"Who knows? I may eventually do so."
I called on the Princess Santa Croce at three o'clock, and found her in bed, with the cardinal reading to her.
The first question she asked was, why I had left the opera at the end of the second act.
"Princess, I can tell you an interesting history of my six hours of adventure, but you must give me a free hand, for some of the episodes must be told strictly after nature."
"Is it anything in the style of Sister M---- M----?" asked the cardinal.
"Yes, my lord, something of the kind."
"Princess, will you be deaf?" said his eminence,
"Of course I will," she replied.
I then told my tale almost as I have written it. The slipping oysters and the game of blind man's buff made the princess burst with laughing, in spite of her deafness. She agreed with the cardinal that I had acted with great discretion, and told me that I should be sure to succeed on the next attempt.
"In three or four days," said the cardinal, "you will have the dispensation, and then Emilie can marry whom she likes."
The next morning the Florentine came to see me at nine o'clock, and I found him to answer to the marchioness's description; but I had a bone to pick with him, and I was none the better pleased when he began asking me about the young person in my box at the theatre; he wanted to know whether she were married or engaged, if she had father, mother, or any other relations.
I smiled sardonically, and begged to be excused giving him the required information, as the young lady was masked when he saw her.
He blushed, and begged my pardon.
I thanked him for doing Margarita the honour of accepting a cup of coffee from her hands, and begged him to take one with me, saying I would breakfast with him next morning. He lived with Roland, opposite St. Charles, where Madame Gabrieli, the famous singer, nicknamed la Coghetta, lived.
As soon as the Florentine was gone, I went to St. Paul's in hot haste, for I longed to see what reception I should have from the two vestals I had initiated so well.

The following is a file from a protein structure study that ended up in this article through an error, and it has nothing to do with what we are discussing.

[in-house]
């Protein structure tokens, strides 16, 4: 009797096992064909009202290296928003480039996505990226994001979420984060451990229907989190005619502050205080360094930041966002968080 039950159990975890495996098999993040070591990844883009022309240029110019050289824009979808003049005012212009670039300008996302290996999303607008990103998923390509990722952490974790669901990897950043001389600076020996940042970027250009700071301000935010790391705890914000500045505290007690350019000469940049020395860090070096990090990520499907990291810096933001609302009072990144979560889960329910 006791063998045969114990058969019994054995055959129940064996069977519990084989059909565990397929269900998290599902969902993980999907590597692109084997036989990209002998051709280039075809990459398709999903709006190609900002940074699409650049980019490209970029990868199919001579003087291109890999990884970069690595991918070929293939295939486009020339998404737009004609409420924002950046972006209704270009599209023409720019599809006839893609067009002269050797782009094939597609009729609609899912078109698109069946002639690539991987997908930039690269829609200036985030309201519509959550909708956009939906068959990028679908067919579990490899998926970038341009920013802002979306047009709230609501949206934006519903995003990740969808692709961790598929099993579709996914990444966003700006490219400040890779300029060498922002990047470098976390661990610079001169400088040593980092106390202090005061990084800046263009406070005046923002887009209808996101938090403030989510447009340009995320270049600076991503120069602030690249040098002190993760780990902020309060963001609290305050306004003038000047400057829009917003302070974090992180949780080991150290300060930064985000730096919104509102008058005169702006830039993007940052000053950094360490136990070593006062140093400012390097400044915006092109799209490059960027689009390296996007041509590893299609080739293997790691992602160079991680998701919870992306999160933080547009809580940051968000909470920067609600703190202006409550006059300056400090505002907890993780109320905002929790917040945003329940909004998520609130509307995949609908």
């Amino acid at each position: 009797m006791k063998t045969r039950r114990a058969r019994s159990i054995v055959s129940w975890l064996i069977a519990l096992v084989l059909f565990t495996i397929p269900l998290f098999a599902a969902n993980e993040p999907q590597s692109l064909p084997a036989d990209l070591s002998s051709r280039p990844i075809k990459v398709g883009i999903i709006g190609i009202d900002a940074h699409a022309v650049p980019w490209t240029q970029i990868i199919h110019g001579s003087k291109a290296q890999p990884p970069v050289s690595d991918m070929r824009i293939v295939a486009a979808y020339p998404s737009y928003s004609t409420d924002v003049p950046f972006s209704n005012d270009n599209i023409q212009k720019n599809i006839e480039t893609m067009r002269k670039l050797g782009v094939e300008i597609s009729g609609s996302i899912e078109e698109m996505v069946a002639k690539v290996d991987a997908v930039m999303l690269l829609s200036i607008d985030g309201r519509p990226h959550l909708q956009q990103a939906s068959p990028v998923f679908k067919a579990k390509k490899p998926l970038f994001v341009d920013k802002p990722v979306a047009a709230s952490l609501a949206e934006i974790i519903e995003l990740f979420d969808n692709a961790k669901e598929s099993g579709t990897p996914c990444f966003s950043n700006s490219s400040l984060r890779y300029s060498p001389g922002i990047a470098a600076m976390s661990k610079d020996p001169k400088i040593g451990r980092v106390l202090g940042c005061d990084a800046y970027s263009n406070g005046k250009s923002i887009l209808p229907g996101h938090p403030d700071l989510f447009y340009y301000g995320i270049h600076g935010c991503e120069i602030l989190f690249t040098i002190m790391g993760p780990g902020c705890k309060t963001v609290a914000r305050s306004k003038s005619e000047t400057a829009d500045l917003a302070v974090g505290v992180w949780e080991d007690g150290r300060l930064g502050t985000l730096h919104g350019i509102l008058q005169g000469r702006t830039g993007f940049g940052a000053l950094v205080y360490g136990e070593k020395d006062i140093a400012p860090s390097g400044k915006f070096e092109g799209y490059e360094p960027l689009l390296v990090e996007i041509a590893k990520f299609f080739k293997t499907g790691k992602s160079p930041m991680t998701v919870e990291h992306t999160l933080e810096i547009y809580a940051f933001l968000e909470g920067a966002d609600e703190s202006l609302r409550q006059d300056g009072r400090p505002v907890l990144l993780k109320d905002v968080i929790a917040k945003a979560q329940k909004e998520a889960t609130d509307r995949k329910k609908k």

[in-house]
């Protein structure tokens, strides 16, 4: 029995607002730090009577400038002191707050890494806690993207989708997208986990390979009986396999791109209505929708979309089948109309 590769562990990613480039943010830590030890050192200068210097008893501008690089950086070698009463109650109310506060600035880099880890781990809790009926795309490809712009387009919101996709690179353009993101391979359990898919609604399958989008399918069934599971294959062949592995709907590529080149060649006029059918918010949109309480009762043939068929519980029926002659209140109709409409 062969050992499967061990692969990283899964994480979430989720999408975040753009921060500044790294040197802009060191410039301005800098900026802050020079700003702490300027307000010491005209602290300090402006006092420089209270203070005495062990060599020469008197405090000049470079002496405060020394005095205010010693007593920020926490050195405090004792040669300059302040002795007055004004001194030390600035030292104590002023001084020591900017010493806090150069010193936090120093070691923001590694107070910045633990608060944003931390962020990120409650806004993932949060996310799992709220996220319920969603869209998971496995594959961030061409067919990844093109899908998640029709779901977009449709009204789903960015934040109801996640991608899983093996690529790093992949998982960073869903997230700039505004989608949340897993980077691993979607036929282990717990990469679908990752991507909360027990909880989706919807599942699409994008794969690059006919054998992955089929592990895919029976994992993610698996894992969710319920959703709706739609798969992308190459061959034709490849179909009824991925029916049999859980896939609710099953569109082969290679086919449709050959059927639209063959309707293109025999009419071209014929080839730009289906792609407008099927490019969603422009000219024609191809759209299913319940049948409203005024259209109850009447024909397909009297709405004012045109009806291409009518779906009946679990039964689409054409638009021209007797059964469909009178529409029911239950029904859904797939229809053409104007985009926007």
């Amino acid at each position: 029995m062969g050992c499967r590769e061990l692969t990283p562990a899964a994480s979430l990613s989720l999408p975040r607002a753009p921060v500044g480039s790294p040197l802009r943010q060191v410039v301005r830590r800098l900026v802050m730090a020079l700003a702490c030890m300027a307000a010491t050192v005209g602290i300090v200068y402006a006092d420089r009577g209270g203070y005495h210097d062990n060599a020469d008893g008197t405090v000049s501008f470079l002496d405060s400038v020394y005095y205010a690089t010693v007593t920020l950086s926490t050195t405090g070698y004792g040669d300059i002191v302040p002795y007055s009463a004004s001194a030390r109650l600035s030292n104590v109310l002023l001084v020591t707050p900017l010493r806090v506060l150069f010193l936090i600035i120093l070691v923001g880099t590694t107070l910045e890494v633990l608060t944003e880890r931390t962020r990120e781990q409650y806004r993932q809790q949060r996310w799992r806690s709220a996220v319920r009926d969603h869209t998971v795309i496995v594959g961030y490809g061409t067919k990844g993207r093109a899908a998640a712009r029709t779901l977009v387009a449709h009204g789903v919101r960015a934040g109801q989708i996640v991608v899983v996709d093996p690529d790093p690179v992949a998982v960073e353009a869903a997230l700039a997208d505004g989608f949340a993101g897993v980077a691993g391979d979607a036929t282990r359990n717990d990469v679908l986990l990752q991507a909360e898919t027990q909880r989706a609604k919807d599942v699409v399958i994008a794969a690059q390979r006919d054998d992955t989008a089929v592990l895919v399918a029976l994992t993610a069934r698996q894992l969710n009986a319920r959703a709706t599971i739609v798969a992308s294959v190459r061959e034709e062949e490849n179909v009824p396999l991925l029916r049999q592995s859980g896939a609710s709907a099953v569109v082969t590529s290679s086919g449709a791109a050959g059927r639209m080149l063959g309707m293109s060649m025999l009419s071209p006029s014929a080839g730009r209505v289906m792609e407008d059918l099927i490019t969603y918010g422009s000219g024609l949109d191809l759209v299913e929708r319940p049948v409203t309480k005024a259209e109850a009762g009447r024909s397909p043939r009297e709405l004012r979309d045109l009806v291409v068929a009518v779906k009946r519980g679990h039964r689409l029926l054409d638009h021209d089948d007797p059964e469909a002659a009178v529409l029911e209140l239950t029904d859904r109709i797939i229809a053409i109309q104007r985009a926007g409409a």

When they appeared I noticed a great change. Emilie had become gay, while Armelline looked sad.
I told the former that she should have her dispensation in three days, and her warrant for four hundred crowns in a week.
"At the same time," I added, "you shall have your grant of two hundred crowns."
At this happy tidings she ran to tell the superioress of her good fortune.
As soon as I was alone with Armelline I took her hands and covered them with kisses, begging her to resume her wonted gaiety.
"What shall I do," said she, "without Emilie? What shall I do when you are gone? I am unhappy. I love myself no longer."
She shed tears which pierced me to the heart. I swore I would not leave Rome till I had seen her married with a dowry of a thousand crowns.
"I don't want a thousand crowns, but I hope you will see me married as you say; if you do not keep your promise it will kill me."
"I would die rather than deceive you; but you on your side must forgive my love, which, perhaps, made me go too far the other evening."
"I forgive you everything if you will remain my friend."
"I will; and now let me kiss your beautiful lips."
After this first kiss, which I took as a pledge of certain victory, she wiped away her tears; and soon after Emilie reappeared, accompanied by the superioress, who treated me with great cordiality.
"I want you to do as much for Armelline's new friend as you have done for Emilie," said she.
"I will do everything in my power," I replied; "and in return I hope you will allow me to take these young ladies to the theatre this evening."
"You will find them ready; how could I refuse you anything?"
When I was alone with the two friends I apologised for having disposed of them without their consent.
"Our consent!" said Emilie: "we should be ungrateful indeed if we refused you anything after all you have done for us."
"And you, Armelline, will you withstand my love?"
"No; so long as it keeps within due bounds.